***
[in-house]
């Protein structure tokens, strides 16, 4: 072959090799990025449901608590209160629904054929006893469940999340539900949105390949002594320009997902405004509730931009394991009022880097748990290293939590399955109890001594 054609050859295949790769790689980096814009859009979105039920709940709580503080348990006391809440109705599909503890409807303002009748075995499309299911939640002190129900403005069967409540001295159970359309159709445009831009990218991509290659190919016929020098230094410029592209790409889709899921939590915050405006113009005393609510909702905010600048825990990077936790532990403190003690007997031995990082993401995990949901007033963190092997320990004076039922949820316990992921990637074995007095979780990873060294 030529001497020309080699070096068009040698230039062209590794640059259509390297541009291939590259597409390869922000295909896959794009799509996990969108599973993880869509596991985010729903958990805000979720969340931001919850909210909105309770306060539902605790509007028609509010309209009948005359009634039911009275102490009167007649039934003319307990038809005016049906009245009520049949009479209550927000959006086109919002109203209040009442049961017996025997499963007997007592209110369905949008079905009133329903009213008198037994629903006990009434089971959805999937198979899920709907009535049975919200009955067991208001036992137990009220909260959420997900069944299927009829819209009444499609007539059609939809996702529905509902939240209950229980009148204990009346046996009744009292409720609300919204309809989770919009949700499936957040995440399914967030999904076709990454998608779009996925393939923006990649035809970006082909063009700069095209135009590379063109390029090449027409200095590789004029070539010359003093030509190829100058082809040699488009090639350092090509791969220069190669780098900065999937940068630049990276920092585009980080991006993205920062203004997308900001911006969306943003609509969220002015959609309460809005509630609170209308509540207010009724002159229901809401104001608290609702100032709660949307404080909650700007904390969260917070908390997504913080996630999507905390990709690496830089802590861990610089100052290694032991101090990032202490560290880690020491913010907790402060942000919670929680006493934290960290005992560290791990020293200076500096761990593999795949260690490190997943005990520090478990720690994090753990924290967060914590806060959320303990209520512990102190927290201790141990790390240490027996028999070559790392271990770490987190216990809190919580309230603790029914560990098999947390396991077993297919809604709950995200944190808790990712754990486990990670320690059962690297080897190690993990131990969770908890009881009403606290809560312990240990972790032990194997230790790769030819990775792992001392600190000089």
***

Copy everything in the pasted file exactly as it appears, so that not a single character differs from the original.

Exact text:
[in-house]
């Protein structure tokens, strides 16, 4: 072959090799990025449901608590209160629904054929006893469940999340539900949105390949002594320009997902405004509730931009394991009022880097748990290293939590399955109890001594 054609050859295949790769790689980096814009859009979105039920709940709580503080348990006391809440109705599909503890409807303002009748075995499309299911939640002190129900403005069967409540001295159970359309159709445009831009990218991509290659190919016929020098230094410029592209790409889709899921939590915050405006113009005393609510909702905010600048825990990077936790532990403190003690007997031995990082993401995990949901007033963190092997320990004076039922949820316990992921990637074995007095979780990873060294 030529001497020309080699070096068009040698230039062209590794640059259509390297541009291939590259597409390869922000295909896959794009799509996990969108599973993880869509596991985010729903958990805000979720969340931001919850909210909105309770306060539902605790509007028609509010309209009948005359009634039911009275102490009167007649039934003319307990038809005016049906009245009520049949009479209550927000959006086109919002109203209040009442049961017996025997499963007997007592209110369905949008079905009133329903009213008198037994629903006990009434089971959805999937198979899920709907009535049975919200009955067991208001036992137990009220909260959420997900069944299927009829819209009444499609007539059609939809996702529905509902939240209950229980009148204990009346046996009744009292409720609300919204309809989770919009949700499936957040995440399914967030999904076709990454998608779009996925393939923006990649035809970006082909063009700069095209135009590379063109390029090449027409200095590789004029070539010359003093030509190829100058082809040699488009090639350092090509791969220069190669780098900065999937940068630049990276920092585009980080991006993205920062203004997308900001911006969306943003609509969220002015959609309460809005509630609170209308509540207010009724002159229901809401104001608290609702100032709660949307404080909650700007904390969260917070908390997504913080996630999507905390990709690496830089802590861990610089100052290694032991101090990032202490560290880690020491913010907790402060942000919670929680006493934290960290005992560290791990020293200076500096761990593999795949260690490190997943005990520090478990720690994090753990924290967060914590806060959320303990209520512990102190927290201790141990790390240490027996028999070559790392271990770490987190216990809190919580309230603790029914560990098999947390396991077993297919809604709950995200944190808790990712754990486990990670320690059962690297080897190690993990131990969770908890009881009403606290809560312990240990972790032990194997230790790769030819990775792992001392600190000089």